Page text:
The dress/tunic I have selected for the review is part of the organic cotton range (GOTS certified) – not all the clothes produced by Nomads are organic. I am pregnant, so I wanted to choose something I can wear for a part of my pregnancy, but also something I can wear afterwards as well. The simple and straight cut of the tunic makes it comfortable. And it has long sleeves, which makes it practical for most of the year in UK. Crucially it also has deep pockets (perfect for keeping Little F’s treasures when we go for a walk, emergency tissues or keys). It also has a strong pattern, which means any potential stains – part of life with a toddler – will not be visible.
When I opened the parcel my first impressions were mixed (the dress came in a branded bag, which reduces the weight and size of the parcel; this means saving fuel by packing more in smaller space – less vans on the roads; and that it can go through your letter box if you are not in). The colour looked a bit washed out, the contrast of the pattern wasn’t as strong as on the pictures in online store, which was a disappointment. On the plus side the fabric feels nice and soft and does not have the faint chemical smell new clothes tend to have.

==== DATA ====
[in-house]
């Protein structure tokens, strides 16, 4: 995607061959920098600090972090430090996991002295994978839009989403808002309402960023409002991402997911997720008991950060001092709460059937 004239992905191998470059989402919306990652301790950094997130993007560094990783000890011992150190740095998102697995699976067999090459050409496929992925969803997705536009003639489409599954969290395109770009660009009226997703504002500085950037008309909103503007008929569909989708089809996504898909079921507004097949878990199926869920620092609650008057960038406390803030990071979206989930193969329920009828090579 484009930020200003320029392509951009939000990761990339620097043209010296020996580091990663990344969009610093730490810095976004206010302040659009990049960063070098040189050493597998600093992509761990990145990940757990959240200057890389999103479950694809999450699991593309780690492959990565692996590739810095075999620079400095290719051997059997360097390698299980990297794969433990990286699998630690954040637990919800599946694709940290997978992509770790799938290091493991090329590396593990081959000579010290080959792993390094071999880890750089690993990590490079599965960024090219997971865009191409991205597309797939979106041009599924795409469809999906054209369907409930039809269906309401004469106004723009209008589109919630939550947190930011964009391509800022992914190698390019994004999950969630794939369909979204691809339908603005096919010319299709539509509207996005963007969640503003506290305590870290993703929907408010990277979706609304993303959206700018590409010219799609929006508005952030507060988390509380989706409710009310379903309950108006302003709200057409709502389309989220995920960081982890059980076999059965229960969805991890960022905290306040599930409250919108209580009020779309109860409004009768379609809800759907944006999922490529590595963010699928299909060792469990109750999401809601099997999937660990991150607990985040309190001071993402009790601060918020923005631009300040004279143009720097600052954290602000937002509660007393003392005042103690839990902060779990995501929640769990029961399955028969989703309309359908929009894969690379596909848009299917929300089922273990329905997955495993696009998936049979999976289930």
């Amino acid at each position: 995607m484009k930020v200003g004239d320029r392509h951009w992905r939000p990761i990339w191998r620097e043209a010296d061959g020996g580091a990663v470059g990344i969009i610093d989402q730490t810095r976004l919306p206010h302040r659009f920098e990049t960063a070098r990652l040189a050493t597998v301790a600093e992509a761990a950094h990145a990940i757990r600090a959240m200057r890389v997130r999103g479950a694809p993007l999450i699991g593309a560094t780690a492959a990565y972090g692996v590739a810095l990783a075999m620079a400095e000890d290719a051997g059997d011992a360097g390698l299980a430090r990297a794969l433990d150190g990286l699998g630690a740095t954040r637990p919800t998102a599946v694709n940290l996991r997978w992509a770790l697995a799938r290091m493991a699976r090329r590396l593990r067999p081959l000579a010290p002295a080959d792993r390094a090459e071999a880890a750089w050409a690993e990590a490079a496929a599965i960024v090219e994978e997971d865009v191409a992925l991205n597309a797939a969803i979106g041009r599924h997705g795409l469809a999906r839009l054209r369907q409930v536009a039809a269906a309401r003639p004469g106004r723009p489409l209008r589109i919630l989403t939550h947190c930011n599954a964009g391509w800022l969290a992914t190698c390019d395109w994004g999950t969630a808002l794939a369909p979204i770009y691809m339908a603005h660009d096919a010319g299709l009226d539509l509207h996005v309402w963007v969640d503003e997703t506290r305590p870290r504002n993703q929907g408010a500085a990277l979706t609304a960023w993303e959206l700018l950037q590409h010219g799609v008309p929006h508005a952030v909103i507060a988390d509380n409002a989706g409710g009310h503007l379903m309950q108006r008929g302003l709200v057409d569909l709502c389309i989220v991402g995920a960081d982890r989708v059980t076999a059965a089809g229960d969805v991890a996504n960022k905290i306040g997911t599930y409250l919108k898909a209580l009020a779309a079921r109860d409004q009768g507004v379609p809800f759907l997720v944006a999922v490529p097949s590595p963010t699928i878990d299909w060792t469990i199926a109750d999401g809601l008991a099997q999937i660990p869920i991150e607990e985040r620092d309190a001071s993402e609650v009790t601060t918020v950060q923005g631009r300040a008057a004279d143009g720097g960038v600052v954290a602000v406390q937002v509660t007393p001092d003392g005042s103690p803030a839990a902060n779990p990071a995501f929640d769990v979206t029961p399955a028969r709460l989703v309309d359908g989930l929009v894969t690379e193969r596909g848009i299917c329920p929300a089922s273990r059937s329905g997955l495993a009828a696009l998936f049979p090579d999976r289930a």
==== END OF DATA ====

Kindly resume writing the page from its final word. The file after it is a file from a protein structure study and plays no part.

I have ordered size 12 (I am normally 10) to accommodate for my pregnant bump and my post pregnancy body. I was quite surprised how generous the sizing is! I am 8 months pregnant and I still have some growing space in this dress. To make it more flattering I do wear it with a skinny belt above the belly, otherwise it looks rather baggy on me.
I was hoping this would be a dress I could easily dress down or up with accessories or colorful tights, but the washed out colour means it will remain something comfortable to wear around the house or local walks to the park.
I am very impressed with Nomads Clothing commitment to ethical fashion. All the process of producing their clothes is controlled and factories hold various certifications to ensure workers are treated well and paid fairly. The company also supports traditional artisan crafts through use of embroidery, traditional tie-dye and block printing in their designs. It is also fair trade since the very start of its existence in 1989 (before it become fashionable).
Here’s a few links if you would like to know more about memberships and certifications held by Nomads:
member of EFF – Ethical Fashion Forum
member of BAFTS – the British Association of Fair Trade Shops
financial supporter of TAMWED – non-profit charity based in south India
GOTS certificate for organic cotton – only for part of the range
I would like to see the organic range expand and hopefully all the production becoming organic. The company states that there is a lot of interest from customers in organic fabrics and so new designs are being added to the range. I hope this continues!
These are definitely clothes, which could hang in a sustainable wardrobe.
20% discount for my readers
Nomads are kindly offering my readers 20% off all purchases with code BLOG20. Go over to their website and get involved with ethical fashion!
PS. I have been offered the dress for the purpose of this review. The opinions are entirely my own and honest.